Escalating rhetoric exchanged between Armenia and Azerbaijan has prompted the Organisation and Security of Europe (OSCE) to issue a direct response for either nation to refrain from using military might over the disputed Nagorno-Karabakh region. The territory has been the subject to decades of claims that it belongs to either one of the South Caucasus countries in focus.

The heads of the OSCE Minsk group reiterated their comments, calling on both sides to resort to a peaceful solution over the disputed territory. Reports from various media outlets based in Azerbaijan have reported that Armenia has continued to violate a long-standing, yet fragile, ceasefire agreement. This is not the first time that Azerbaijan has come out and accused Armenia of violations to the sovereignty of the territory.

On the 28th of November the Azerbaijani Foreign Ministry issued a statement condemning Armenia’s actions, emphasizing that Armenian troops targeted Azerbaijani locations on 51 separate locations over a 24-hour period, which would be a clear violation of the ceasefire implemented after the Nagorno-Karabakh war.

The rising tensions between the South Caucusus regions have continued to escalate over the last few months. The response to the violations only came five days after Armenia held a state funeral for three soldiers who were killed when their helicopter was downed, allegedly as a result of Azerbaijan’s actions. The government in Baku countered the claims of their involvement, stating that the helicopter had made ‘attack manoeuvres’ against Azerbaijani positions, exercising a right to self-defence.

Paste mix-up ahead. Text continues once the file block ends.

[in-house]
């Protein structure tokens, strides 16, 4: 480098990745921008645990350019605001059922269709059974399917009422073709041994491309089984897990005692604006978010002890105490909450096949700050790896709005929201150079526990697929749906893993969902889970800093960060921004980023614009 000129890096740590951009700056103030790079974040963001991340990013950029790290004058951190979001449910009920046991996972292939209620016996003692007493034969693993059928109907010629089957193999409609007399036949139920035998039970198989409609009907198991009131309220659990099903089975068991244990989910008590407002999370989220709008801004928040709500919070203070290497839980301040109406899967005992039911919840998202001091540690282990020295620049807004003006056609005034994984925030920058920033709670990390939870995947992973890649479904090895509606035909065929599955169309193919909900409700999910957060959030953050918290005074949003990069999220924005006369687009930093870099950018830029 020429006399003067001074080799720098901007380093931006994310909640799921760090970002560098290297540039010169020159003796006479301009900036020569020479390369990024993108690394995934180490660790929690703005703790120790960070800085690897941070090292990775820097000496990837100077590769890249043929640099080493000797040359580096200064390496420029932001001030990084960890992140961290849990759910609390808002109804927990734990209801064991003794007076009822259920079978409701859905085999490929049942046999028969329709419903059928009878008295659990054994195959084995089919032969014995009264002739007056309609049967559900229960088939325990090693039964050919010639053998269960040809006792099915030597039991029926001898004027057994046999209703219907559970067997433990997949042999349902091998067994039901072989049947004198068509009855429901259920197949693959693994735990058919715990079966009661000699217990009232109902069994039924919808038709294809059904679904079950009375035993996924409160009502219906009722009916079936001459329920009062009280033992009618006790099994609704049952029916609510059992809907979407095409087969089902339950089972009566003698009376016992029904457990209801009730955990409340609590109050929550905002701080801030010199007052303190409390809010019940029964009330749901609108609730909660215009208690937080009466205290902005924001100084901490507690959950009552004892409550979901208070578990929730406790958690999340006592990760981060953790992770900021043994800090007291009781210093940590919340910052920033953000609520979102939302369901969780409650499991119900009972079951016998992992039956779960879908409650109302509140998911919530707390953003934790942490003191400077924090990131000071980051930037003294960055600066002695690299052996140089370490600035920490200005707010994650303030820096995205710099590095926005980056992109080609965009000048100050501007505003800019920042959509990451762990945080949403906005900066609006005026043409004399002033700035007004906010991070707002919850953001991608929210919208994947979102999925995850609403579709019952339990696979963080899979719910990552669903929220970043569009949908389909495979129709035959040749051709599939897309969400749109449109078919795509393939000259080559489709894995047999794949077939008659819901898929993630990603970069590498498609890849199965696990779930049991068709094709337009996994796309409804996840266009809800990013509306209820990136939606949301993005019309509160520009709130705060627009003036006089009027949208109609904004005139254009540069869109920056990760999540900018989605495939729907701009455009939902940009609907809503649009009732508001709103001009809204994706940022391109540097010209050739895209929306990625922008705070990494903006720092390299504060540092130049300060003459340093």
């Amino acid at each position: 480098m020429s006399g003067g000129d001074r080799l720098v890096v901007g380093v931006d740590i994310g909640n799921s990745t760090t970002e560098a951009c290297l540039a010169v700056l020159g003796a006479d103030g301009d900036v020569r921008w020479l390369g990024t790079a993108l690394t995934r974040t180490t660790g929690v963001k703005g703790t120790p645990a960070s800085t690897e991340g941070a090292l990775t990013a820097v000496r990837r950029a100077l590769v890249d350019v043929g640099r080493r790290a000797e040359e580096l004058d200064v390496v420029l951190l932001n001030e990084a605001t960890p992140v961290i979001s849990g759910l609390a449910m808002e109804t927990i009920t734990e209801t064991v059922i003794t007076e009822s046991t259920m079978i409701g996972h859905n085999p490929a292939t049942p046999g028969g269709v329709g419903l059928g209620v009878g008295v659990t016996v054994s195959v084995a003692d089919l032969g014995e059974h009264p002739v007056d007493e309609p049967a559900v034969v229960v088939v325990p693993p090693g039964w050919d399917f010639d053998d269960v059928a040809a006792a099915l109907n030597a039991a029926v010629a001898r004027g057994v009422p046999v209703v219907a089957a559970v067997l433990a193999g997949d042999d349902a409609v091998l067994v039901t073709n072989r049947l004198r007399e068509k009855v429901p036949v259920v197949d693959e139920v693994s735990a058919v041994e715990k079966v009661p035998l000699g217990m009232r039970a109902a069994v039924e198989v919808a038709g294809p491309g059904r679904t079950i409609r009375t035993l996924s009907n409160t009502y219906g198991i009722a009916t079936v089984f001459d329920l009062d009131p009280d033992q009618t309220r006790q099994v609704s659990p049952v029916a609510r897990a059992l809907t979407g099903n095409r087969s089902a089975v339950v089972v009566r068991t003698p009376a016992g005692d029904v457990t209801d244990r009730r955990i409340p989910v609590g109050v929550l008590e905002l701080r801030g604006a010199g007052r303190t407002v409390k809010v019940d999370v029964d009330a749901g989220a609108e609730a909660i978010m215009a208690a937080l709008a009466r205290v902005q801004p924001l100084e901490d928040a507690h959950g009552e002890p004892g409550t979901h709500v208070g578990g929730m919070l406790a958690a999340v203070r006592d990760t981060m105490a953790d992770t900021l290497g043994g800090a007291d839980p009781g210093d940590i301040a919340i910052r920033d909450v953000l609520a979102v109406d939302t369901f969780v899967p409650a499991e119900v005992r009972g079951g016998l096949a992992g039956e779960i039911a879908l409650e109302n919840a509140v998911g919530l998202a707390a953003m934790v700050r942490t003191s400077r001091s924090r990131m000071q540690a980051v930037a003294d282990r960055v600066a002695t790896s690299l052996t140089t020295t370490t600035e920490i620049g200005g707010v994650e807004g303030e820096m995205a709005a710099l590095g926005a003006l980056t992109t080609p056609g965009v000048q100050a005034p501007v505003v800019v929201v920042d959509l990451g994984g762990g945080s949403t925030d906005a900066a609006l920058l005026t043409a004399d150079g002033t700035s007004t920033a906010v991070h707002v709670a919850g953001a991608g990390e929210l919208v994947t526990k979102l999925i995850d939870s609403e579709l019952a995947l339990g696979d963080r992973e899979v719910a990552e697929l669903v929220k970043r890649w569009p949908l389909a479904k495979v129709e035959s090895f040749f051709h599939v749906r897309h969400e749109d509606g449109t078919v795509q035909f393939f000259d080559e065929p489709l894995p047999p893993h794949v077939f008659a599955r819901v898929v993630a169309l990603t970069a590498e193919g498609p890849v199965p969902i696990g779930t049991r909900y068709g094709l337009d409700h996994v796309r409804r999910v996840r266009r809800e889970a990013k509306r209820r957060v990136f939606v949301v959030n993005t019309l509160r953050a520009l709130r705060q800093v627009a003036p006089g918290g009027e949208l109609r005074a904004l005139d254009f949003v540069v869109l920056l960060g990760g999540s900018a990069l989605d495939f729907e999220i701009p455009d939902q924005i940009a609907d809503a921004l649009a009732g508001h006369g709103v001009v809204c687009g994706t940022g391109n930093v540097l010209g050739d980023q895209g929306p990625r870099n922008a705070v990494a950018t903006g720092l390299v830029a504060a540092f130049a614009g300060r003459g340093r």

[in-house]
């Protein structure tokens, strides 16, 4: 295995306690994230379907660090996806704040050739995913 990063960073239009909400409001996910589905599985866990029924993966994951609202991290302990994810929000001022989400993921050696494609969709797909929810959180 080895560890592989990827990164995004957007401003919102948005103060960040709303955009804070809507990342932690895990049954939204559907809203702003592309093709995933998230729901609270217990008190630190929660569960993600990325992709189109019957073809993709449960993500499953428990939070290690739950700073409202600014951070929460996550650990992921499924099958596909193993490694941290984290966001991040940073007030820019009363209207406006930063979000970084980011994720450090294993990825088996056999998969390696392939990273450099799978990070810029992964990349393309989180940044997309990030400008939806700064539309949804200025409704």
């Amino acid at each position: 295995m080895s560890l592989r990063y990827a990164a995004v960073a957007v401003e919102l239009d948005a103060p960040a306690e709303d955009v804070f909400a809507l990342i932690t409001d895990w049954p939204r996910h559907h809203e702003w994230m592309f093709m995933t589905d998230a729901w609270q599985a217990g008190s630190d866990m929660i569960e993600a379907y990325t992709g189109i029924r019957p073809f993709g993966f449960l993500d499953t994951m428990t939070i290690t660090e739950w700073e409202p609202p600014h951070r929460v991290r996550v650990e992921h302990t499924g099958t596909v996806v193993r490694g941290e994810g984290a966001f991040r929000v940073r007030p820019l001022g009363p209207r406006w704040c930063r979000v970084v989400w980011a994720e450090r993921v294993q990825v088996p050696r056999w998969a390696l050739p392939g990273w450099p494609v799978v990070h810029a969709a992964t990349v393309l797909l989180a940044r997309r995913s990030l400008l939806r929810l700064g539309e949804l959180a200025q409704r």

The conflict between the two nations began in 1988 when Armenia made territorial claims against the wishes of Azerbaijan. As a result of the ensuing war Armenian armed forces occupied 20 per cent of Azerbaijan, including the disputed Nagorno-Karabakh region.

At this particular point tensions between the two nations have increased in intensity and frequency, as exchanges of political rhetoric continue to be thrown back and forth. The growing dispute over territorial sovereignty and border demarcations could render the South Caucasus into a cesspit of bickering and rash land grabs.

With Russia, Iran, Turkey, the European Union and the United States all holding key geopolitical interests in the area, it is simple enough to understand how the actions of both Armenia and Azerbaijan could affect the regional and global dynamics.

If the strategic geographic location is not enough, Azerbaijan possesses vast amounts of oil and gas reserves. This could influence the EU, the United States and various other powers in need of energy resources to become involved in the rhetoric.

Speaking to Foreign Policy Journal, Fariz Ismailzade stated that other than the two South Caucasus countries in focus, the EU, Russia and the US, there are four other ‘geopolitical players’ in the Nargorno-Karabakh dispute: Iran, Turkey, the Islamic World and China.

With various energy superpowers observing the situation at hand the circumstances could continue to escalate as outside ‘bystanders’ become set on taking sides. The rhetoric goes beyond border make-ups and profits, rather it is focused on cultural relations between the two nations and the land they argue over.



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